4. J.K Rowling hid a LOT of plot details that were later revealed


If there’s one thing that was safe to assume, it would be that J.K Rowling loves her riddles… hmm is that why her antagonist’s real name is Tom Riddle? Well, it sure seems like she’s quite the Riddler if you look at all the puzzles hidden in the pages of the Harry Potter series. Remember how “Tom Marvelo Riddle” became an anagram for “Voldemort”? Well that was just a small taste. In “The Order of the Phoenix” after Harry and Dudley were attacked by dementors, they return home to an angry Uncle Dursley. When Harry mentions that they were attacked by dementors, Uncle Dursley demands to know what they are, only to have Aunt Petunia tell him (absentmindedly, of course) that “They guard the wizard prison, Azkaban”.  An astonished Harry then asked her how she knew about them and she responded with, “I heard – that awful boy – telling her about them – years ago”. Obviously Harry assumed she had meant his father, James, but we learn “Deathly Hallows” that “the awful boy” that Aunt Petunia was referring to was Severus Snape – and that’s just one conundrum out of numerous others.

3. The First Wizarding War was at the same time as Word War II and Voldemort was influenced by Hitler


Many writers are influenced by history, culture and literature and Rowling was no exception to this rule. She based the story of the First Wizarding War greatly on that of Nazi Germany in the Second World War and also centred it on that time. “I wanted Harry to leave our world and find exactly the same problems in the wizarding world,” she’s said in an interview. “So you have the intent to impose a hierarchy, you have bigotry, and this notion of purity, which is this great fallacy, but it crops up all over the world. People like to think themselves superior and that if they can pride themselves in nothing else they can pride themselves on perceived purity. So yeah that follows a parallel [to Nazism].” Voldemort’s life and likeness was also greatly influenced by Hitler and his dictatorship. Although the two are different in their own ways, their hunger for power and distaste for anyone “different” from them still remain the same.

2. Seventeen actors who worked on the Harry Potter movies have died


A staggering amount of actors and actresses have died since appearing in Harry Potter. From David Ryall who played Elphias Doge in “Deathly Hallows” to Sir Richard St. John Harris, who played the first Albus Dumbledore before his unexpected death in 2002. It’s true that the films are filled with people of an older generation, but even a few younger cast members have had an untimely death. Take Dave Legendo who played Fenrir Greyback, for example, who died at the age of 51 because of heart-related issues. An even younger actor, Robert Knox, who portrayed Marcus Belby, died at the tender age of 18, when he was stabbed to death outside a bar when he was defending his little brother. Others include Timothy Bateson, who voiced Kreacher, the house elf, Richard Griffiths, who played Vernon Dudley, and Rik Mayall who played Peeves the Poltergeist, but whose scenes were cut from the finished film.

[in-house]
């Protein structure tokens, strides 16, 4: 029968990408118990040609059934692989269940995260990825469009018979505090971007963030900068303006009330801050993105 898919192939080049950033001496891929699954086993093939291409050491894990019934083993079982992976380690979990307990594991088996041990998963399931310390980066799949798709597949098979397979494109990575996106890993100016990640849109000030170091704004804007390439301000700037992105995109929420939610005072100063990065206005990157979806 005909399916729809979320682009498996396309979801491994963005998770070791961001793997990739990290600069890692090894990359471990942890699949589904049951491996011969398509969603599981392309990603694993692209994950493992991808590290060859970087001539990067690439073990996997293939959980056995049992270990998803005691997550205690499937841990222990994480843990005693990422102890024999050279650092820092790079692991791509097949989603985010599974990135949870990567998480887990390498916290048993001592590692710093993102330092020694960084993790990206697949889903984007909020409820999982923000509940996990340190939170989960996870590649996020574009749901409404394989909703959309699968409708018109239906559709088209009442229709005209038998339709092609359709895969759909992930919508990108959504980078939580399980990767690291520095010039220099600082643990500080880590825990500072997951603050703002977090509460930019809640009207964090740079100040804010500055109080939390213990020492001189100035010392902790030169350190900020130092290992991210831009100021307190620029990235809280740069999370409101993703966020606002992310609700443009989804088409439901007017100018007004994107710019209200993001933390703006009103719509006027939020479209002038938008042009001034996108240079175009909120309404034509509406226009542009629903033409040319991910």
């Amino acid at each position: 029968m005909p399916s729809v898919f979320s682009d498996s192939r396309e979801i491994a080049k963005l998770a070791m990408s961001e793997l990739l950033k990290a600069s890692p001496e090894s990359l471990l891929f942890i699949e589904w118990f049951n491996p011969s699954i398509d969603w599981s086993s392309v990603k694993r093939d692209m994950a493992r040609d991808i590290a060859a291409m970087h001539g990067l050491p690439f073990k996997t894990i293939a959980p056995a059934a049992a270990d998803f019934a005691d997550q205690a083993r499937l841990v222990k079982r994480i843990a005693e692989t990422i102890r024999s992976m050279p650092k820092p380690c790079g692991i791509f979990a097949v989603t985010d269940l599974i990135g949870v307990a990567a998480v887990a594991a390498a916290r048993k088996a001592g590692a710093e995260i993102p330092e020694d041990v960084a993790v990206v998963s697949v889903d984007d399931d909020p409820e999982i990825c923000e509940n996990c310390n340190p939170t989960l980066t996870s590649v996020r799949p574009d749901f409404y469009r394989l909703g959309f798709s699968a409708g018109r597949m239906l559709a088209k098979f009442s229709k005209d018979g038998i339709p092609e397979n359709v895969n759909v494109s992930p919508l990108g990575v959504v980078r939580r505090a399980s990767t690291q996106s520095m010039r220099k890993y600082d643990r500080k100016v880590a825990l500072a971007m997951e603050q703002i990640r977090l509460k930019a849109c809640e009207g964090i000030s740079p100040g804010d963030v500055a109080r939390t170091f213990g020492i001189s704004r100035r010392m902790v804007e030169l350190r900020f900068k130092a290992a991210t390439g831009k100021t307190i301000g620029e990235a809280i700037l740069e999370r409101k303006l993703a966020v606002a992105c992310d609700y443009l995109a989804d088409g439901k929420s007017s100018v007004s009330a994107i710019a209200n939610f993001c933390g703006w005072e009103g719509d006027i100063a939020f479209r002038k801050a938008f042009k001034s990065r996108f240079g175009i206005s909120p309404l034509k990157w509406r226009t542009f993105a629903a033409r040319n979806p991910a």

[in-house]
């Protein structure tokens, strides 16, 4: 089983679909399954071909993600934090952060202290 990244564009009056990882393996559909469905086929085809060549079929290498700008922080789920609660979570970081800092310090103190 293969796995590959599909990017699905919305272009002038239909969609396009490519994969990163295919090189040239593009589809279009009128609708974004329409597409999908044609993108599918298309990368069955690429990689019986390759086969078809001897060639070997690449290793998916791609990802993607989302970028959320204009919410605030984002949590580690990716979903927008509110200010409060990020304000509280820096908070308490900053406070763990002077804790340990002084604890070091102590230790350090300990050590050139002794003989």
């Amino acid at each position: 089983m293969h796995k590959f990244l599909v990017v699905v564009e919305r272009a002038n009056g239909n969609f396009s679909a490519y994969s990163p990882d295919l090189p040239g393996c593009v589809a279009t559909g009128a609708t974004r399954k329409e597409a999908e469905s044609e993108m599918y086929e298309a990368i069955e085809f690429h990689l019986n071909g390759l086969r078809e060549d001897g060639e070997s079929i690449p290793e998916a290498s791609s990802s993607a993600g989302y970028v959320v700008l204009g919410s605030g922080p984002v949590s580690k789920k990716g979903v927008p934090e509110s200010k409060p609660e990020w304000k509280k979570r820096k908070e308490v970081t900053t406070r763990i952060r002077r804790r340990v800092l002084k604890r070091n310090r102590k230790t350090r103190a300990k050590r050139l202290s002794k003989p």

1. J.K Rowling regrets Hermione ending up with Ron instead of Harry and nearly killed Ron off


It seems that J.K Rowling had no love lost for poor Ron Weasley at times. She’s admitted that she “may have got it wrong” to pair him and the beautiful Hermione Granger up in the end, when it was obvious that Hermione should have ended up with Harry Potter instead. “I wrote the Hermione-Ron relationship as a form of wish fulfilment,” she said. “That’s how it was conceived, really. For reasons that have very little to do with literature and far more to do with me clinging to the plot as I first imagined it, Hermione ended up with Ron.” She believed that Ron would never really be able to make Hermione happy and Emma Watson, who played Hermione, agrees. Not only that, Rowling once considered offing poor Ron altogether! “Funnily enough, I planned from the start that none of them would die. Then midway through, which I think is a reflection of the fact that I wasn’t in a very happy place, I started thinking I might polish one of them off. Out of sheer spite.” Luckily though, Ron didn’t end up at the wrong end of Rowling’s pen, unlike Dumbledore, Dobby or Hedwig.

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  1. No 2. It’s MARVOLO not MARVELO!! Come on, you’re supposed to be HP fans!!
    No really, I enjoyed this article and found it very interesting – I’m just a stickler for precision!

  2. My favorite Easter Egg from the Harry Potter series: if you read closely, JKR gave away every single location of the horcruxes from book seven and even had Harry handling a couple of them before he knew what they were.

  3. Number 3 on the list makes no sense as according to the books Tom Riddle finished Hogwarts in 1945, and then work a few years until he killed Hepzibah Smith. He the vanished for ten years so world war 2 was long over when he started declaring war in 1970. The war against Grindelwald was at the same time as world war 2. Though it can be that I misunderstood your post and that you were thinking of Grindelwald all along, if so please specify as it can be easily misinterpreted.

  4. Which “First Wizarding War” do you speak of? The one with Voldemort happened primarily during the 1970s; the one with Grindelwald (who was defeated by Dumbledore after many years of hand-wringing) was during World War II.

    • Yes, I agree with this! If Harry’s parents died in the “war” against Voldemort, this cannot be the war referred to in the article. His parents didn’t die that long ago!
      It must be the Grindelwald one, to make it fit in with our WWII.

  5. Very well written article. Being a fan of the books (yes, 35 and still a fan) I appreciate the knowledge that I didn’t have before.